"Don't wait for the next tragedy to happen," said Sami Rahamim, whose father, the company founder, was among those slain.
But gun rights supporters said banning permit holders from bringing their firearms to the Capitol won't make it safer.
"Gun-free zones offer a target-rich and low-risk environment for people who want to inflict mass harm," said Rob Doar, a firearms instructor and activist with the Gun Owners Civil Rights Alliance. "This is a solution in search of a problem."
Members of the alliance, many wearing maroon T-shirts, packed the hearing room. Some wore openly holstered guns on their hips. The group's president, Hamline University law professor Joseph Olson, said the current system works.
"What you should be afraid of are people who don't have a permit, the people who have snuck into the Capitol and have a long history of doing nasty, evil things ... They are the problem — not us," he said.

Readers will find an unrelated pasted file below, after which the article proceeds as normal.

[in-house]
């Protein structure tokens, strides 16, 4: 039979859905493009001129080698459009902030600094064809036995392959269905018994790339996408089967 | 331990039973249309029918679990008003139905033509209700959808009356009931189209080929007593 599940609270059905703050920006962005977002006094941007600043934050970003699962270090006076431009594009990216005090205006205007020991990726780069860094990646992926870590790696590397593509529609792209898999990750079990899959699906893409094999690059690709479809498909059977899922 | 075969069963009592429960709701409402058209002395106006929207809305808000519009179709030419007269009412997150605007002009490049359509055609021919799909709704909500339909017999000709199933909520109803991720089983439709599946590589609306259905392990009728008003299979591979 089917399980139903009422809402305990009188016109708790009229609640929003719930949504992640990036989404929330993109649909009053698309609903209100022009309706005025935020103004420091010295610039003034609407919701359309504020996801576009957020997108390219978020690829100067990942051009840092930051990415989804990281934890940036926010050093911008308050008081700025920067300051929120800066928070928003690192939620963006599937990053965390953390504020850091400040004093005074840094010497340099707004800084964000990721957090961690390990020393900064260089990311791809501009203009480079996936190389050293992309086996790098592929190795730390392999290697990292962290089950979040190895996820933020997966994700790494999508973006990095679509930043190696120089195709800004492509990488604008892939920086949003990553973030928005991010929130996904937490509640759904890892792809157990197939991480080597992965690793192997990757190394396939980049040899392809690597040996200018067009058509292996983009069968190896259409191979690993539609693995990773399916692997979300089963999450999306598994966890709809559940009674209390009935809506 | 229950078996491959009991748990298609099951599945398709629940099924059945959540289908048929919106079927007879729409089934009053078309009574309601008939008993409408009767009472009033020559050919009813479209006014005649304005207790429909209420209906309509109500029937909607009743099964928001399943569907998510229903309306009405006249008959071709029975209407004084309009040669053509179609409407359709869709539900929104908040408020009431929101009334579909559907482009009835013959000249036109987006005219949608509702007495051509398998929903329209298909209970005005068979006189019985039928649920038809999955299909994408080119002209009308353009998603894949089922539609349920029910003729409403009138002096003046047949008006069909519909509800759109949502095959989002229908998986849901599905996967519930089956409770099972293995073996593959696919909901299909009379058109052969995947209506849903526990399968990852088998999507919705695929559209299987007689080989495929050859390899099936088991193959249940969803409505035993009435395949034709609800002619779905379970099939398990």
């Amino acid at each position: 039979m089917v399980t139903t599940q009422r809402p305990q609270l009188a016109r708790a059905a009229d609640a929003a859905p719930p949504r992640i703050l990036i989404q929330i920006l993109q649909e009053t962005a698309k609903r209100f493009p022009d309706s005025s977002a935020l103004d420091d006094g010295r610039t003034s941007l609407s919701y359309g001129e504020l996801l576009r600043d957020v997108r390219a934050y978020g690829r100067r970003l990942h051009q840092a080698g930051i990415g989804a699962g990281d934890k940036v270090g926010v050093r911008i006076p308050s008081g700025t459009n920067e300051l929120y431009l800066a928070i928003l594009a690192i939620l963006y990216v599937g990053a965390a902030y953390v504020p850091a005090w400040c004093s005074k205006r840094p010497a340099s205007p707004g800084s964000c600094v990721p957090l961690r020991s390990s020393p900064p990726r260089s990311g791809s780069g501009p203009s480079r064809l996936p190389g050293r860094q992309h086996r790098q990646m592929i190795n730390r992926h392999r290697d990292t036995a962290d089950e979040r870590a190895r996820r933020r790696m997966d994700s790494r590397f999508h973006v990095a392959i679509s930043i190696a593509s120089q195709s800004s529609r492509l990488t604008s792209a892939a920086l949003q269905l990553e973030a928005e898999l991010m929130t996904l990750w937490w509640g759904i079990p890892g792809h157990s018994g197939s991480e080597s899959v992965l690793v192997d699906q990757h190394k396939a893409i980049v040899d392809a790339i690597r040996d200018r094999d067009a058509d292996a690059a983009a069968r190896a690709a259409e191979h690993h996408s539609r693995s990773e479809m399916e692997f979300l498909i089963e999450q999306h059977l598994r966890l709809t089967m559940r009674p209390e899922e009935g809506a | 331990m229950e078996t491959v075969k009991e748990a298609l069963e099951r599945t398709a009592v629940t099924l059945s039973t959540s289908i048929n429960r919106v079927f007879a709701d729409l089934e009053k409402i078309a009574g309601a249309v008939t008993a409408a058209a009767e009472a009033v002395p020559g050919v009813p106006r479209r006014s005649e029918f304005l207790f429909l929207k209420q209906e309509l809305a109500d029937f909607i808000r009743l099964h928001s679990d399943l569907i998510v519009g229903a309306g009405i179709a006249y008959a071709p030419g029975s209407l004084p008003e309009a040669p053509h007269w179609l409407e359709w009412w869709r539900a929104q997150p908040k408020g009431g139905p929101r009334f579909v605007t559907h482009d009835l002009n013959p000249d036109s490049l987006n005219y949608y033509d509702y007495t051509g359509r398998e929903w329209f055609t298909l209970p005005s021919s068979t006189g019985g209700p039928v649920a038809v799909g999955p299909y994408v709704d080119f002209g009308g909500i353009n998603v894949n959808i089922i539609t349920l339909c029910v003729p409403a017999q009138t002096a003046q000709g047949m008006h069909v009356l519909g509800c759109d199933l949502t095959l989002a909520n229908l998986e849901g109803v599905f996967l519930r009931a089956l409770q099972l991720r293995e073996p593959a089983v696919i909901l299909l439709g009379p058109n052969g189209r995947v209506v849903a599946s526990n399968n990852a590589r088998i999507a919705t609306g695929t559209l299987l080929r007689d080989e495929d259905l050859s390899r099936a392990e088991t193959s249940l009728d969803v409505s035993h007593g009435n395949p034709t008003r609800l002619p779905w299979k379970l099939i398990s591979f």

Afterward, Prettner Solon told reporters there might be a middle ground, even if the advisory committee hasn't found it yet.
"It may take a while for us to be able to talk about it. People tend to dig their heels in and want to protect their rights on either side of this issue," she said. "There's lots of room for movement. We don't have to jump from one extreme to another extreme. There may be measures that we can take to ensure that there is more safety."